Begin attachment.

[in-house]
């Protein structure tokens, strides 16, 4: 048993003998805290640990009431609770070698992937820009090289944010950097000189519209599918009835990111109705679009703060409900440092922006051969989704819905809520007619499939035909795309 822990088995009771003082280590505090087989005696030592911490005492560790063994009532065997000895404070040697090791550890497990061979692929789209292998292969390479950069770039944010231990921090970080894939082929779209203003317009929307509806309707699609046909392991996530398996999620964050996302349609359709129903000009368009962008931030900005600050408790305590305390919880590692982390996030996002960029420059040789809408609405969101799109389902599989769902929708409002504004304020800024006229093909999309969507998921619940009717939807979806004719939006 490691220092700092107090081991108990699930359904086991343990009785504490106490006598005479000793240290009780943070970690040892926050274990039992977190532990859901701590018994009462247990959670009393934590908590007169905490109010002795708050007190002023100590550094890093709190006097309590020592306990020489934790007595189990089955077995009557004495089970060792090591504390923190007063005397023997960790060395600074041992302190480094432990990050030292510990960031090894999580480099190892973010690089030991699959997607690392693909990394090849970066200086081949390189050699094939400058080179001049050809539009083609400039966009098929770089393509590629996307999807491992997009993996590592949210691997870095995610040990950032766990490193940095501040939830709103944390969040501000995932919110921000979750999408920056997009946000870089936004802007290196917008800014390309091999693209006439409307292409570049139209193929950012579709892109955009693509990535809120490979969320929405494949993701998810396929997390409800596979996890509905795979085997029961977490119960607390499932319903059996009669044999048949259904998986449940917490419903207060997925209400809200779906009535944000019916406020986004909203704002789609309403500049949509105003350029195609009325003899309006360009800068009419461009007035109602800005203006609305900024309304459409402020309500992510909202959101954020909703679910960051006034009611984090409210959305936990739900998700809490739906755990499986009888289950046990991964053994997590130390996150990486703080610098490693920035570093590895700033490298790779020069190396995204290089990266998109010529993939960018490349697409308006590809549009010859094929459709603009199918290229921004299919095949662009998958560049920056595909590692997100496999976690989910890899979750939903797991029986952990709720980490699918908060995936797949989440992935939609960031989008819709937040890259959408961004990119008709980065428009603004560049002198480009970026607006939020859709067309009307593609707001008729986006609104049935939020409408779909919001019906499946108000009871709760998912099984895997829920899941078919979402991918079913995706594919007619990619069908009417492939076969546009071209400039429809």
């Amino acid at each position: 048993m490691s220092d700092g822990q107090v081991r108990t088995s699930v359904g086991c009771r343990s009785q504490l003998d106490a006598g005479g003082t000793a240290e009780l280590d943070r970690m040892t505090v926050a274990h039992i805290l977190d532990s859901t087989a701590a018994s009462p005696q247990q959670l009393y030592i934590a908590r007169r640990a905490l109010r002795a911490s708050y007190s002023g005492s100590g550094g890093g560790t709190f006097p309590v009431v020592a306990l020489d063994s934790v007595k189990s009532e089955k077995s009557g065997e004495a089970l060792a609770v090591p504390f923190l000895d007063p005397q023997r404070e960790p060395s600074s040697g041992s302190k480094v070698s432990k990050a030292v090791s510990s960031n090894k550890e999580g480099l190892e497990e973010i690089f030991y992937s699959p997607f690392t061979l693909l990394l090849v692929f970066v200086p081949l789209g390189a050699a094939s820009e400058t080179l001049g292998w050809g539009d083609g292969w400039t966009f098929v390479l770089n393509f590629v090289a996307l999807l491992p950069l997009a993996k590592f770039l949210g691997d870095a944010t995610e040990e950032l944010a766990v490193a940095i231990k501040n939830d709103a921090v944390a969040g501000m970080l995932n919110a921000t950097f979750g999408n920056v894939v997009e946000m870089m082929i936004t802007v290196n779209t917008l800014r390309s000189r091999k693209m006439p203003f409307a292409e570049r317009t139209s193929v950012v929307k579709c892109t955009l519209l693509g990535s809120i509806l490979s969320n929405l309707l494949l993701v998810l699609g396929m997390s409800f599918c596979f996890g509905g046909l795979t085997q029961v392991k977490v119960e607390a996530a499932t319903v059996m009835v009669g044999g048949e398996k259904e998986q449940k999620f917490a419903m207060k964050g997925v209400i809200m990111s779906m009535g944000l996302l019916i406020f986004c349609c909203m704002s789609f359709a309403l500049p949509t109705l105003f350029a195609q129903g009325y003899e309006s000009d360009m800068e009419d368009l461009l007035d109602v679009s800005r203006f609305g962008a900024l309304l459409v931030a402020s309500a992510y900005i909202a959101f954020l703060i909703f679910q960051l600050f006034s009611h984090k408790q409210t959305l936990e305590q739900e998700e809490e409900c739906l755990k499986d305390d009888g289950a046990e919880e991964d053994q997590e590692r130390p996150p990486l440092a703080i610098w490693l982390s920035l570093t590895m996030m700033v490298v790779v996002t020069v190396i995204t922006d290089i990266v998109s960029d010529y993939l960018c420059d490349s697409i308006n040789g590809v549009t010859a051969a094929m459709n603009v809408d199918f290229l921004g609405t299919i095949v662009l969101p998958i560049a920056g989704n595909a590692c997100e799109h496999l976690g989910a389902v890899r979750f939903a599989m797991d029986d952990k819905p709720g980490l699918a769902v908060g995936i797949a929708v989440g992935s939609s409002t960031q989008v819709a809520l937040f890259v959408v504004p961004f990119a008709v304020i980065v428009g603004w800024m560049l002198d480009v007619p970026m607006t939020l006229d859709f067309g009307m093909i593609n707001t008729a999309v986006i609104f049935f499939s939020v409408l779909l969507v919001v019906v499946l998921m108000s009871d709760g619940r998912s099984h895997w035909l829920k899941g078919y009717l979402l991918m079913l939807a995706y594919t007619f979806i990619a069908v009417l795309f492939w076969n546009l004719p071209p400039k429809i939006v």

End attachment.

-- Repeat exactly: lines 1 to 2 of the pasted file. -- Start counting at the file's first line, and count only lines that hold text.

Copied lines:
[in-house]
């Protein structure tokens, strides 16, 4: 048993003998805290640990009431609770070698992937820009090289944010950097000189519209599918009835990111109705679009703060409900440092922006051969989704819905809520007619499939035909795309 822990088995009771003082280590505090087989005696030592911490005492560790063994009532065997000895404070040697090791550890497990061979692929789209292998292969390479950069770039944010231990921090970080894939082929779209203003317009929307509806309707699609046909392991996530398996999620964050996302349609359709129903000009368009962008931030900005600050408790305590305390919880590692982390996030996002960029420059040789809408609405969101799109389902599989769902929708409002504004304020800024006229093909999309969507998921619940009717939807979806004719939006 490691220092700092107090081991108990699930359904086991343990009785504490106490006598005479000793240290009780943070970690040892926050274990039992977190532990859901701590018994009462247990959670009393934590908590007169905490109010002795708050007190002023100590550094890093709190006097309590020592306990020489934790007595189990089955077995009557004495089970060792090591504390923190007063005397023997960790060395600074041992302190480094432990990050030292510990960031090894999580480099190892973010690089030991699959997607690392693909990394090849970066200086081949390189050699094939400058080179001049050809539009083609400039966009098929770089393509590629996307999807491992997009993996590592949210691997870095995610040990950032766990490193940095501040939830709103944390969040501000995932919110921000979750999408920056997009946000870089936004802007290196917008800014390309091999693209006439409307292409570049139209193929950012579709892109955009693509990535809120490979969320929405494949993701998810396929997390409800596979996890509905795979085997029961977490119960607390499932319903059996009669044999048949259904998986449940917490419903207060997925209400809200779906009535944000019916406020986004909203704002789609309403500049949509105003350029195609009325003899309006360009800068009419461009007035109602800005203006609305900024309304459409402020309500992510909202959101954020909703679910960051006034009611984090409210959305936990739900998700809490739906755990499986009888289950046990991964053994997590130390996150990486703080610098490693920035570093590895700033490298790779020069190396995204290089990266998109010529993939960018490349697409308006590809549009010859094929459709603009199918290229921004299919095949662009998958560049920056595909590692997100496999976690989910890899979750939903797991029986952990709720980490699918908060995936797949989440992935939609960031989008819709937040890259959408961004990119008709980065428009603004560049002198480009970026607006939020859709067309009307593609707001008729986006609104049935939020409408779909919001019906499946108000009871709760998912099984895997829920899941078919979402991918079913995706594919007619990619069908009417492939076969546009071209400039429809």